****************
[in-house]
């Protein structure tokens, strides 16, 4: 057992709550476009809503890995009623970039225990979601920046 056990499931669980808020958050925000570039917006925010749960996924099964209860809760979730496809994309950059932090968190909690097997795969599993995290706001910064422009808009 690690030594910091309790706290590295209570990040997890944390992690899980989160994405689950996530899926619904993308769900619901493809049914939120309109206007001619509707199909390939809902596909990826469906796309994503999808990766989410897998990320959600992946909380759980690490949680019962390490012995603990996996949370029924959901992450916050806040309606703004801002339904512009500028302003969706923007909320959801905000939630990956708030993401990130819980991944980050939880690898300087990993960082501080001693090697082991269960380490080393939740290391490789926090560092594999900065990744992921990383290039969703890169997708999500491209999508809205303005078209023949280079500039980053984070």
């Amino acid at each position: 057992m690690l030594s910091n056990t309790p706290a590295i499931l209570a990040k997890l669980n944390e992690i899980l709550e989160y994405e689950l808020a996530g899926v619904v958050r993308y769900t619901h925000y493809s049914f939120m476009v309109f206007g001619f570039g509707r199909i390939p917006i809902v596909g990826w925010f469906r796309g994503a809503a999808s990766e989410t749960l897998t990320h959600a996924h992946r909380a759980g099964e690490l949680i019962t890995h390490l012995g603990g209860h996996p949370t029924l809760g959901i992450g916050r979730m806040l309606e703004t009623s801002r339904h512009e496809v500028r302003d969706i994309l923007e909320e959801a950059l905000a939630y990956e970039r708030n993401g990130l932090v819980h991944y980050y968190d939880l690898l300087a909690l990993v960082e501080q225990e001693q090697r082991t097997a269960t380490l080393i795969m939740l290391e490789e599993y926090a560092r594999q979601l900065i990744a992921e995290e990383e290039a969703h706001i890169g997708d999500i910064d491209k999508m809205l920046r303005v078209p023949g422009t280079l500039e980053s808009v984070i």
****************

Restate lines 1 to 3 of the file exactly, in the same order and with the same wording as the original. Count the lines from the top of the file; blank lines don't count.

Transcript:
[in-house]
């Protein structure tokens, strides 16, 4: 057992709550476009809503890995009623970039225990979601920046 056990499931669980808020958050925000570039917006925010749960996924099964209860809760979730496809994309950059932090968190909690097997795969599993995290706001910064422009808009 690690030594910091309790706290590295209570990040997890944390992690899980989160994405689950996530899926619904993308769900619901493809049914939120309109206007001619509707199909390939809902596909990826469906796309994503999808990766989410897998990320959600992946909380759980690490949680019962390490012995603990996996949370029924959901992450916050806040309606703004801002339904512009500028302003969706923007909320959801905000939630990956708030993401990130819980991944980050939880690898300087990993960082501080001693090697082991269960380490080393939740290391490789926090560092594999900065990744992921990383290039969703890169997708999500491209999508809205303005078209023949280079500039980053984070």
């Amino acid at each position: 057992m690690l030594s910091n056990t309790p706290a590295i499931l209570a990040k997890l669980n944390e992690i899980l709550e989160y994405e689950l808020a996530g899926v619904v958050r993308y769900t619901h925000y493809s049914f939120m476009v309109f206007g001619f570039g509707r199909i390939p917006i809902v596909g990826w925010f469906r796309g994503a809503a999808s990766e989410t749960l897998t990320h959600a996924h992946r909380a759980g099964e690490l949680i019962t890995h390490l012995g603990g209860h996996p949370t029924l809760g959901i992450g916050r979730m806040l309606e703004t009623s801002r339904h512009e496809v500028r302003d969706i994309l923007e909320e959801a950059l905000a939630y990956e970039r708030n993401g990130l932090v819980h991944y980050y968190d939880l690898l300087a909690l990993v960082e501080q225990e001693q090697r082991t097997a269960t380490l080393i795969m939740l290391e490789e599993y926090a560092r594999q979601l900065i990744a992921e995290e990383e290039a969703h706001i890169g997708d999500i910064d491209k999508m809205l920046r303005v078209p023949g422009t280079l500039e980053s808009v984070i």